It’s a very opportunistic sport, with a lot of time spent resisting and neutralizing the opponent using the most efficient methods possible, waiting for the right moment to strike. When Obama announced, but didn’t follow through on, his “red line” on Syria in 2013, for example, Putin took the opportunity to strengthen Russia’s positions in Syria and eventually joined the conflict outright. In 2014, sensing another moment, he grabbed Crimea. Putin is always looking for any gifts Washington might give him.
Another important fact about judo is that some competitions are open-weight, meaning competitors go head-to-head in spite of being different weights. Russia is in many ways smaller than the United States: its GDP and military budget—even in purchasing power parity terms—are only 20 percent of America’s. And yet, Russia regularly demands to be treated as an equal. In judo, this approach can be quite effective: rather than resist your opponent on the basis of strength (which will result in your defeat), adjust to your opponent and find ways to use his larger weight to tip his balance. That is Putin’s approach to the United States: he tries to destabilize his opponent in order to improve his leverage for the eventual deal-making phase.
Finally, judo is fundamentally a tactical sport. In his approach to international relations, Putin concentrates on a precise target and narrows his efforts accordingly, economizing his forces. He waits for moments when the small application of pressure or force can yield a big effect.
Given that Putin has a number of troubles of his own making, and that his judo-esque strategy in world affairs relies heavily on patience, Washington should be patient: letting Putin act, but not reacting. That is the main winning strategy for the heavier-weight fighter in judo—not to run hotfoot for immediate victory, but rather to make the opponent to feel the discomfort of his situation and exhaust himself through strain. Rather than come out with statements and actions now, let Putin face his challenges and let the Russian people recognize the price of those challenges.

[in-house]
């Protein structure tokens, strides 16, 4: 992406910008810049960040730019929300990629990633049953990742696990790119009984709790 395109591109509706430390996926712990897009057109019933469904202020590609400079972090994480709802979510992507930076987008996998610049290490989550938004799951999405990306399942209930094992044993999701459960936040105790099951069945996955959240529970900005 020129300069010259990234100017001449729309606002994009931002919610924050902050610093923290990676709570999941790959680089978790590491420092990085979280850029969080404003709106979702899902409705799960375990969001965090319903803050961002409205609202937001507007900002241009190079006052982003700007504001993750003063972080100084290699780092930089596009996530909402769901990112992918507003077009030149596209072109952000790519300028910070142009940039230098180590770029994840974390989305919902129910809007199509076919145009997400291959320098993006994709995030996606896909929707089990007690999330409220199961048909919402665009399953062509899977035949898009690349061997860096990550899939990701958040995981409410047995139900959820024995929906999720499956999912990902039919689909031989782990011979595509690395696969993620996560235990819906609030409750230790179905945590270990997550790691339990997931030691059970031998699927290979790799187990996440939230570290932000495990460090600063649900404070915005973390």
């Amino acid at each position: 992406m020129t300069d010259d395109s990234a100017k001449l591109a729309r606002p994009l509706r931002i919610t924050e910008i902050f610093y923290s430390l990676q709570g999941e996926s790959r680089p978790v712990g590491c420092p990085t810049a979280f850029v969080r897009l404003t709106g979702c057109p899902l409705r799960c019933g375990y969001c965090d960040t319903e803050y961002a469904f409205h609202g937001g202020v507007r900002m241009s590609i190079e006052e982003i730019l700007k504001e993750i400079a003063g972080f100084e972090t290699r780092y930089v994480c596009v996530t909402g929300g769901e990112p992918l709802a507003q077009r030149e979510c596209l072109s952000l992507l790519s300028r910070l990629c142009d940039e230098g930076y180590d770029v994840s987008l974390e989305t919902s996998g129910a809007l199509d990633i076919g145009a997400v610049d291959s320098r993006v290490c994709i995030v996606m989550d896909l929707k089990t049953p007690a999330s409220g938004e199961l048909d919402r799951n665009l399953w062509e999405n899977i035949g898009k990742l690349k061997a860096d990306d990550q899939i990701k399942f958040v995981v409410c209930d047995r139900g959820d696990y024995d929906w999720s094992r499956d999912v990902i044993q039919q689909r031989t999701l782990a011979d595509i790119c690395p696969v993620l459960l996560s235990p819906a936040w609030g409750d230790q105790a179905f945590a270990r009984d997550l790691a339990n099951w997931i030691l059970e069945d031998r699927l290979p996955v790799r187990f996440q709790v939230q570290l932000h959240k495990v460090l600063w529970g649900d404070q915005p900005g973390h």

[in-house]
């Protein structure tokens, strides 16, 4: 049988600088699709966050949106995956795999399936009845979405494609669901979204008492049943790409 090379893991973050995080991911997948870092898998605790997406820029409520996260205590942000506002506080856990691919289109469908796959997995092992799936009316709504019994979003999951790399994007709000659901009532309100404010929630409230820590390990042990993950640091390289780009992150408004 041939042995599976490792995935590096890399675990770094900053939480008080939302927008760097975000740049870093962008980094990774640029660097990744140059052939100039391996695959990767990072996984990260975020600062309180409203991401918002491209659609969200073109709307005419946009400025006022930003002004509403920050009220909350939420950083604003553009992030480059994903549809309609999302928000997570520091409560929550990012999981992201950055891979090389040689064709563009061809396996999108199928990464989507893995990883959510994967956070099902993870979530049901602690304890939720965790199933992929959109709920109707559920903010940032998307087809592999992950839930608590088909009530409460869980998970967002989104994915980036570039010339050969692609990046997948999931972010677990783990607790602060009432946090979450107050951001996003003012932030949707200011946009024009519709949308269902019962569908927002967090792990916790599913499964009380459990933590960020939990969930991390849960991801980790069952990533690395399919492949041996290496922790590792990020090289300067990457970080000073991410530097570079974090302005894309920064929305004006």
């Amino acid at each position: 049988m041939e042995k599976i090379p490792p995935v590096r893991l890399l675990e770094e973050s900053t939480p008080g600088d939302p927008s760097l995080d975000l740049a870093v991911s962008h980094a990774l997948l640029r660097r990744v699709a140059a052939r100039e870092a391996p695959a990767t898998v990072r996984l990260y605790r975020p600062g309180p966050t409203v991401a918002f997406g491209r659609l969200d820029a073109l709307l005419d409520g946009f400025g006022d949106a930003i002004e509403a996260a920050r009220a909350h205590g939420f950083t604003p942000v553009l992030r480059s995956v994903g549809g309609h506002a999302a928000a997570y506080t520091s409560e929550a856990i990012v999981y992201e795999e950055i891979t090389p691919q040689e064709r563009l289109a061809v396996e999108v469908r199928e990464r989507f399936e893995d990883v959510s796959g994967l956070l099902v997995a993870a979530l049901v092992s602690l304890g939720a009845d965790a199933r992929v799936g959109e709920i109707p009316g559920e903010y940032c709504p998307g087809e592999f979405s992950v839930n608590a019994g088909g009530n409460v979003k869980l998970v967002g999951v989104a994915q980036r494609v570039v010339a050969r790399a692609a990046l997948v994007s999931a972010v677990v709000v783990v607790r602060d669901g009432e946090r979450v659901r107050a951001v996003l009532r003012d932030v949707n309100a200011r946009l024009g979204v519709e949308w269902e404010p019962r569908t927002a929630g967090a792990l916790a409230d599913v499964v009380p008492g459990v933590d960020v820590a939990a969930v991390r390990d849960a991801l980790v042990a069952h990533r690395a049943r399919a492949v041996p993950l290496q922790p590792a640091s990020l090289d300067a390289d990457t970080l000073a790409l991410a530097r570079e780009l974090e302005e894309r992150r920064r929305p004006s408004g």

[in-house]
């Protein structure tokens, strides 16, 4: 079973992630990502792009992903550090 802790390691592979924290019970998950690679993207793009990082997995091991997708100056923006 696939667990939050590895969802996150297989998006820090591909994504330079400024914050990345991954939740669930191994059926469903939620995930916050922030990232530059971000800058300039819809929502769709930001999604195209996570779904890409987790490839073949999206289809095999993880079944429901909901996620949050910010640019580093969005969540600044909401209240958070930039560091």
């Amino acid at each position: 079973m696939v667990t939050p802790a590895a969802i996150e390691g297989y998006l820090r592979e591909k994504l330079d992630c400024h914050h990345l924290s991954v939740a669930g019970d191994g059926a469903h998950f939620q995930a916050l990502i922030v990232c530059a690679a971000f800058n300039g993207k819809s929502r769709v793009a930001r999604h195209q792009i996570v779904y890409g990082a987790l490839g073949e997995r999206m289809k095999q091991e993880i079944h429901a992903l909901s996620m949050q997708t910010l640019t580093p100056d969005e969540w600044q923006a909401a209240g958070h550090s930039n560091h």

So, any near-term action or statement from Washington on Russia policy will benefit Putin. An offer from Trump to Putin resembling a deal will enhance the latter’s dominance in former Soviet space, while tough moves from the White House would help Putin mask his own problems (and he’d likely ramp up his hybrid warfare campaign, placing additional missiles in Kaliningrad or Crimea, or buzzing U.S. ships and planes). With Putin looking ahead to March 2018, maintaining his domestic popularity is at the forefront of his mind. And there is no better way to boost popularity before what is essentially a referendum than to demonstrate a “wag the dog”-style victory over the United States on Russian TV screens. Washington should refrain, in any way it can, from helping Putin. It should demonstrate to Russia—through its behavior, not by making explicit statements to this effect—that Russia is not a top foreign policy priority, and that Washington won’t give Putin the chance to win in an open-weight contest.